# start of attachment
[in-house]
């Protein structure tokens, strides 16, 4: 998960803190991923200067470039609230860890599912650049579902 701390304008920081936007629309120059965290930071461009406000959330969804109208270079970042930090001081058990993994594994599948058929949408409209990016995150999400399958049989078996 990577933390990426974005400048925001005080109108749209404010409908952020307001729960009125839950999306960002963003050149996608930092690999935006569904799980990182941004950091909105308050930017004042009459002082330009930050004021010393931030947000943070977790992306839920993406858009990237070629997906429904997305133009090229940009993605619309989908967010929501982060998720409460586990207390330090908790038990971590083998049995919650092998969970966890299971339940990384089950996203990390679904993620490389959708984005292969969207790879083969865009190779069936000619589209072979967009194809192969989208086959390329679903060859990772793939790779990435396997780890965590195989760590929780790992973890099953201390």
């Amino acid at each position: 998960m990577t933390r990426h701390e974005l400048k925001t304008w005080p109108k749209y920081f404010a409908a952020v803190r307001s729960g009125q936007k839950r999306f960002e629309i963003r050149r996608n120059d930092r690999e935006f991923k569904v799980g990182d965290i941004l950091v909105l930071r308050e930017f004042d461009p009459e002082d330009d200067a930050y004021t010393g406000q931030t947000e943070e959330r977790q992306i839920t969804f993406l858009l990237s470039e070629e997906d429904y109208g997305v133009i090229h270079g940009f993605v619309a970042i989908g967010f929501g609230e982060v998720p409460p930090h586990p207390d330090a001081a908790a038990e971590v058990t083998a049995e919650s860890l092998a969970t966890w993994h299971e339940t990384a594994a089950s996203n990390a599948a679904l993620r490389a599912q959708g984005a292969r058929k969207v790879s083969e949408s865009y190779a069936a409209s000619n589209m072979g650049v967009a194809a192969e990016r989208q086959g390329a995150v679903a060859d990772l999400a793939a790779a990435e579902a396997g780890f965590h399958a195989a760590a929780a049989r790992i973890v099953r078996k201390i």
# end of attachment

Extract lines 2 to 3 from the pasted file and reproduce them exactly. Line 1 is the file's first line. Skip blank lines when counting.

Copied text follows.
């Protein structure tokens, strides 16, 4: 998960803190991923200067470039609230860890599912650049579902 701390304008920081936007629309120059965290930071461009406000959330969804109208270079970042930090001081058990993994594994599948058929949408409209990016995150999400399958049989078996 990577933390990426974005400048925001005080109108749209404010409908952020307001729960009125839950999306960002963003050149996608930092690999935006569904799980990182941004950091909105308050930017004042009459002082330009930050004021010393931030947000943070977790992306839920993406858009990237070629997906429904997305133009090229940009993605619309989908967010929501982060998720409460586990207390330090908790038990971590083998049995919650092998969970966890299971339940990384089950996203990390679904993620490389959708984005292969969207790879083969865009190779069936000619589209072979967009194809192969989208086959390329679903060859990772793939790779990435396997780890965590195989760590929780790992973890099953201390």
């Amino acid at each position: 998960m990577t933390r990426h701390e974005l400048k925001t304008w005080p109108k749209y920081f404010a409908a952020v803190r307001s729960g009125q936007k839950r999306f960002e629309i963003r050149r996608n120059d930092r690999e935006f991923k569904v799980g990182d965290i941004l950091v909105l930071r308050e930017f004042d461009p009459e002082d330009d200067a930050y004021t010393g406000q931030t947000e943070e959330r977790q992306i839920t969804f993406l858009l990237s470039e070629e997906d429904y109208g997305v133009i090229h270079g940009f993605v619309a970042i989908g967010f929501g609230e982060v998720p409460p930090h586990p207390d330090a001081a908790a038990e971590v058990t083998a049995e919650s860890l092998a969970t966890w993994h299971e339940t990384a594994a089950s996203n990390a599948a679904l993620r490389a599912q959708g984005a292969r058929k969207v790879s083969e949408s865009y190779a069936a409209s000619n589209m072979g650049v967009a194809a192969e990016r989208q086959g390329a995150v679903a060859d990772l999400a793939a790779a990435e579902a396997g780890f965590h399958a195989a760590a929780a049989r790992i973890v099953r078996k201390i």